May 1, 2017
Not many of us sweat about hitting the print button to output a document, but for those assembling presentations or other complex materials, there are copious formatting and file tweaks that need attention to ensure the final product is up to snuff.
It’s a similar situation in the world of additive manufacturing (AM). Despite the ease-of-use promises from a recent spate of office-style 3D printers, design teams that have spent years muscling through trial and error AM practices know there’s a ton of upfront model preparation and hands-on pre- and post-processing work required to ensure a successful build.
“It often comes across that 3D printing is as simple as pressing a button, but that’s not even remotely the case—there’s a great deal of work required to get a model in the shape it needs to be,” says Terry Wohlers, president of Wohlers Associates, an independent consulting firm specializing in AM and 3D printing. “There’s a perception that 3D printing is easy among people who’ve never done it, but people who are close to the machines and operate them have an appreciation for what it takes.”
The challenges surrounding 3D model prep vary depending on the type of 3D printing method—fused deposition modeling (FDM) with thermoplastics materials, for example, or direct metal laser sintering (DMLS), which uses powdered metals. With FDM and some other 3D printing methods, 3D models can run into trouble with edges that are not fully watertight (meaning adjacent surfaces around the perimeter aren’t meshed properly so the volume isn’t fully closed). DMLS and other metal-based AM methods can introduce their own set of design challenges to ensure there are no structures in place that trap loose powder materials upon printing. Proper orientation of the 3D model on the build envelope, nesting models properly to optimize a print build, and issues related to designing around support structures or powder drains are other factors to consider when prepping 3D models for 3D printing.
Most of these issues are typically addressed in the post-design process, often using additional editing software and file healing tools and involving multiple, disconnected steps, notes Jose Coronado, product management manager, CAD, at PTC. In a typical scenario, for example, a user would create a solid model in their CAD system and perform a conversion to create a triangulated model while potentially introducing lattice structures to reduce weight. From there, there is additional software required to slice the final model and create an STL file, the standard format most 3D printers understand.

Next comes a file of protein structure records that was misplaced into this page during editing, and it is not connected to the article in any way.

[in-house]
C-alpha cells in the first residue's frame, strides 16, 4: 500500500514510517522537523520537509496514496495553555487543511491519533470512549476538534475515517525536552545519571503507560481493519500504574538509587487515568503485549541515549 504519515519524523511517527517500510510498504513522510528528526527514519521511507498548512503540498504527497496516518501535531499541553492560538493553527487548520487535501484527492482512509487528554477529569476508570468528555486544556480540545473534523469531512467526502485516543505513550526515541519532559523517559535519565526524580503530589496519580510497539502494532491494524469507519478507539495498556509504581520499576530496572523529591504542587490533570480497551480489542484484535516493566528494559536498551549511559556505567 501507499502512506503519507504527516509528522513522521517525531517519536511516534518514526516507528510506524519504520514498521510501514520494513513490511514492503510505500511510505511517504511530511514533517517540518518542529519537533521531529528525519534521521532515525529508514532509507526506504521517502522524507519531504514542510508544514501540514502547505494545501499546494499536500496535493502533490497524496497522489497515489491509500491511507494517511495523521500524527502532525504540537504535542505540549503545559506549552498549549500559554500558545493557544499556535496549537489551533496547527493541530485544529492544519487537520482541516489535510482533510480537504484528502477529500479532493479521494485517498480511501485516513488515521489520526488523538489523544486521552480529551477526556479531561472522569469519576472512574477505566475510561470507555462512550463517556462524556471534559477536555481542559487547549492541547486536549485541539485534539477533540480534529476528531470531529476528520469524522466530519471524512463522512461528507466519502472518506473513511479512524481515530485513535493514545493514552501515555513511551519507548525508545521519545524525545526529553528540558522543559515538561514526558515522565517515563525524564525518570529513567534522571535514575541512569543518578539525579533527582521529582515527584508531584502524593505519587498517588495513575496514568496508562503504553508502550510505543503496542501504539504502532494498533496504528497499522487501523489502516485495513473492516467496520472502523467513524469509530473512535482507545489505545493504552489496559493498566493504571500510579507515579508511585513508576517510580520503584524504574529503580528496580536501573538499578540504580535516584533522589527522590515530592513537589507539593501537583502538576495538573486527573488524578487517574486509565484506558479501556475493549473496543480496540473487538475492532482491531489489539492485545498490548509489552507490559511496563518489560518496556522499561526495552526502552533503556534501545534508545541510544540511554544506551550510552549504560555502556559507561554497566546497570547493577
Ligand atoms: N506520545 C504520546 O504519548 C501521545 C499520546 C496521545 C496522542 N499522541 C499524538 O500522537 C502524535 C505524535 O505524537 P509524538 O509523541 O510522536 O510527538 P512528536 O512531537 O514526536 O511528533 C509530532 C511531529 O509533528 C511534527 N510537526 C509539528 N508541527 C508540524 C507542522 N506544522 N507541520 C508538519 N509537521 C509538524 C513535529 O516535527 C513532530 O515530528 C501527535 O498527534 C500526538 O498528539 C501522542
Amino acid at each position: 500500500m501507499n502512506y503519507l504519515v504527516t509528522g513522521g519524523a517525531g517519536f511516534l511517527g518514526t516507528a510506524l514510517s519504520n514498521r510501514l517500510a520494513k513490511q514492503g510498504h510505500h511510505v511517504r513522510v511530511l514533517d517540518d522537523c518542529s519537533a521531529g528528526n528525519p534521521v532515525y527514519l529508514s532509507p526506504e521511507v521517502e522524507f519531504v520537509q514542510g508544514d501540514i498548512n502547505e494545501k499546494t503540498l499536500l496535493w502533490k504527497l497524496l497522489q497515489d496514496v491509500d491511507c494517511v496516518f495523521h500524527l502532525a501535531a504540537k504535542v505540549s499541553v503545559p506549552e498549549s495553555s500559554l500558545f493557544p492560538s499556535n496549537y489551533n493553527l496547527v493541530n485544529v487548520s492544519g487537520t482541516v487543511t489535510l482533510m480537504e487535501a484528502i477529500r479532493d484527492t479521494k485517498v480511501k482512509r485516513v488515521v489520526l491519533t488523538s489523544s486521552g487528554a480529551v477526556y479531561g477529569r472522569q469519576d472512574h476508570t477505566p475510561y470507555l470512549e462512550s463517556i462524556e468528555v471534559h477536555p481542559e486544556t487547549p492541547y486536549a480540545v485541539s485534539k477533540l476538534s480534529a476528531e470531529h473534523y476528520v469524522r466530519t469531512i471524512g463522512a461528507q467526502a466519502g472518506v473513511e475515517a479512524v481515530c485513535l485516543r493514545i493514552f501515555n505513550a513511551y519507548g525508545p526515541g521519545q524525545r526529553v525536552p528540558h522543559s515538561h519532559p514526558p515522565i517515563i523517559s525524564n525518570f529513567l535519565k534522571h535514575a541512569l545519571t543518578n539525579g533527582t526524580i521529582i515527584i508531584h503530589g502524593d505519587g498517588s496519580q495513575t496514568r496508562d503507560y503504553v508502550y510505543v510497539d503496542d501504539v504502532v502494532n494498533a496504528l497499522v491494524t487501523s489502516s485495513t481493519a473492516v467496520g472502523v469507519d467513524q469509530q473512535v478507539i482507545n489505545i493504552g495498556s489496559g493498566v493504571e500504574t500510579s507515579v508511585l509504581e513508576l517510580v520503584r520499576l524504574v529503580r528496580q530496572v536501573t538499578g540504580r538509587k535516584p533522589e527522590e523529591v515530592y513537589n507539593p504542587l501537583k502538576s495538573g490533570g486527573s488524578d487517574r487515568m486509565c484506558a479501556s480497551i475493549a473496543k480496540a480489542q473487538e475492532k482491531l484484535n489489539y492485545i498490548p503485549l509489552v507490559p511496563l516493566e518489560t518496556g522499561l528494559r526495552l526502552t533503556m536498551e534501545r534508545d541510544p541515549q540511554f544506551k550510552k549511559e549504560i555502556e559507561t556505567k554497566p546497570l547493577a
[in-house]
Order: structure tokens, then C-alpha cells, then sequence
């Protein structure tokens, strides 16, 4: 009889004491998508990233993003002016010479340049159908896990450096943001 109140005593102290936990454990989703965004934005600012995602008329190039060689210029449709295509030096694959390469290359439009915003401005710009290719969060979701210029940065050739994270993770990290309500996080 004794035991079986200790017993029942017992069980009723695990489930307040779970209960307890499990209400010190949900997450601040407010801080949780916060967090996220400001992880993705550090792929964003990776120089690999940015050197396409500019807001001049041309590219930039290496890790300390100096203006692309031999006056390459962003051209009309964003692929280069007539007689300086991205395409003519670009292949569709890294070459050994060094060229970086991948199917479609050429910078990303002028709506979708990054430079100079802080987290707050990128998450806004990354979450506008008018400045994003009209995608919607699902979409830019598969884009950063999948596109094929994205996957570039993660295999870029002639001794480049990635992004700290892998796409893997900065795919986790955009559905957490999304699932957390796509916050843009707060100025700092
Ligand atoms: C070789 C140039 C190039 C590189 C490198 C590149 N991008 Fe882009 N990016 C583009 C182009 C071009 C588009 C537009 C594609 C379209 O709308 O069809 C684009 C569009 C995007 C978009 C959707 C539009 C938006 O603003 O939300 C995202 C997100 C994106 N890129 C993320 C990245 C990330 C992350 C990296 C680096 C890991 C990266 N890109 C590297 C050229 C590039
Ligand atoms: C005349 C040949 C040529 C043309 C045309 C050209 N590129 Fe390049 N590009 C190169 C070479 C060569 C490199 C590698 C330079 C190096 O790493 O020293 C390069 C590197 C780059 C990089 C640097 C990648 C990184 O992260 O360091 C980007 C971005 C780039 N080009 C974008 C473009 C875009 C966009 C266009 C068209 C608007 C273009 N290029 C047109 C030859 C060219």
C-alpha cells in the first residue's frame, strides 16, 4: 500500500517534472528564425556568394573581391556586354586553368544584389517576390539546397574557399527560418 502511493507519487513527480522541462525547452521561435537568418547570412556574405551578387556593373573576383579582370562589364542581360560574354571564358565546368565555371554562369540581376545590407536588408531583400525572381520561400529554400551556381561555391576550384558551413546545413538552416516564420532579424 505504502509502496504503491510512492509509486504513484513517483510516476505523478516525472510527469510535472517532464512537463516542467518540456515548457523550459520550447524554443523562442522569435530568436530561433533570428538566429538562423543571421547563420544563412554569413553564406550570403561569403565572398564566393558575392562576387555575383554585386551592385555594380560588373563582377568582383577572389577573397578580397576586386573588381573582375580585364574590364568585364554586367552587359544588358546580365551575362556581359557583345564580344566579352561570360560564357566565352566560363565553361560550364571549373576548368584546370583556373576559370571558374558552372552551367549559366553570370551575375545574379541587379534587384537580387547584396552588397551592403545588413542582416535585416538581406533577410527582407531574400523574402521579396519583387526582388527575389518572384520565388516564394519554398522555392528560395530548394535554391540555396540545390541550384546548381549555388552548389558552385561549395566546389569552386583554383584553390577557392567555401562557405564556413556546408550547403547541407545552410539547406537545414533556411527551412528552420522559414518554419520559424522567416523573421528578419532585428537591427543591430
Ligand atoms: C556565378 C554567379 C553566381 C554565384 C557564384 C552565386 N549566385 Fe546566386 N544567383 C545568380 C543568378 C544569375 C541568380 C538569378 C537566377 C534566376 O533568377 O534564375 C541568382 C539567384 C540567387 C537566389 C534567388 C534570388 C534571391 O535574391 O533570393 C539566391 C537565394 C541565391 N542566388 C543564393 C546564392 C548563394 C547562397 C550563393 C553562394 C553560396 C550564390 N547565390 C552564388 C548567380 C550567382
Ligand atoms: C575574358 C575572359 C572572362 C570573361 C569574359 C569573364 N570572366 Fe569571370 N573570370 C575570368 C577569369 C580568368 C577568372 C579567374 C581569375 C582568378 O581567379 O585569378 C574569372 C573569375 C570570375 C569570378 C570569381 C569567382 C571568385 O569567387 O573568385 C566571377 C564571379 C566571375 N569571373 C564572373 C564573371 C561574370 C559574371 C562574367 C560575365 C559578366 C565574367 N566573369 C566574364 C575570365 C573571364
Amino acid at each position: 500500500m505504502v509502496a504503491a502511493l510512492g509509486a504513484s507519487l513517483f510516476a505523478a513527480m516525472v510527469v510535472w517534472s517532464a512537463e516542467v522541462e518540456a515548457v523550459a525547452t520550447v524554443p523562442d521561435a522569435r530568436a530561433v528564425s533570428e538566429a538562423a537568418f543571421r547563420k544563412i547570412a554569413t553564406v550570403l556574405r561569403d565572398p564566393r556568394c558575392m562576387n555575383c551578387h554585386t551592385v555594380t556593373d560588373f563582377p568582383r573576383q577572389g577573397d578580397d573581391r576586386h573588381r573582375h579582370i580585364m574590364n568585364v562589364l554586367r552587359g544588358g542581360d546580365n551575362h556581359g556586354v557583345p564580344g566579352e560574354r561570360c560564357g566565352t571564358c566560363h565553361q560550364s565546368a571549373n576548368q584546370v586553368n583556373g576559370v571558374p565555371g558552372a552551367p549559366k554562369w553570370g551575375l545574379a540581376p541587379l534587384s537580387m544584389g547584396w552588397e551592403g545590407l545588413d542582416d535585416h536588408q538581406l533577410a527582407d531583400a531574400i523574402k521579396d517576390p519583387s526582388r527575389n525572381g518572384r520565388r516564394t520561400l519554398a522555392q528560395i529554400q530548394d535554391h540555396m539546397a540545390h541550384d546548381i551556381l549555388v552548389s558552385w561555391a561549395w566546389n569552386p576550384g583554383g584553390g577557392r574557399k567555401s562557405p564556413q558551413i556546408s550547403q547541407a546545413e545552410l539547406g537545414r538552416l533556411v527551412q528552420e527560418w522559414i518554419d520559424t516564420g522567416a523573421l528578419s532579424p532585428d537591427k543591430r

“In this scenario, there are three different systems and the original part is no longer a solid model,” Coronado explains, adding that if you bring in topology optimization or finite element analysis (FEA) to validate and optimize the design, you might end up with five disparate programs. “For users with CAD and PLM systems, going through four or five systems to finally print a part makes it difficult to adhere to corporate processes,” Coronado says. Even worse, changing from solid to mesh can sacrifice precision or lose PMI (product and manufacturing information) that is needed downstream, he adds.
Vendors Heed the Call
As 3D printing gains traction as a method for prototyping and limited run production, CAD vendors like PTC and other specialty tool providers are adding capabilities that make it easier to prepare 3D models for 3D printing. PTC, for example, offers the AM extension for Creo, which executes critical steps in the CAD platform while also adhering to solid geometry standards (boundary representation or BREP geometry). The module has a feature called “tray assembly” that serves as a repository for AM-related data like positions, colors and materials to promote reuse and maintain file consistency along with lattice capabilities for creating lightweight designs that aren’t part of the initial solid without any compromise to stress or displacement. Finally, there are connectivity functions that ensure a bidirectional exchange of data between the CAD package and the 3D printer in real time to minimize the pain of file conversions, Coronado says.
Autodesk, as part of a major investment in 3D printing and AM technology, is easing the 3D model preparation burden through its Netfabb 2017 suite, an industrial-grade portfolio that spans model preparation, manufacturing simulation and design optimization used to create internal lattice structures for lightweighting parts. Netfabb enables engineers to import, analyze and repair models from a variety of CAD formats and identify areas that require supports. Netfabb can also be used to semi-automatically generate support structures and modify models so they are optimized for production, including the ability to adjust wall thicknesses and smooth rough areas—common pain points for 3D printing model prep, according to Duann Scott, Autodesk’s additive manufacturing strategist.
Another key capability of Netfabb is the ability to build repair scripts. “This is helpful for advanced engineers who want to help inexperienced engineers via access to a script,” Scott says. “There’s a black art in 3D manufacturing and this helps make that knowledge available to others.”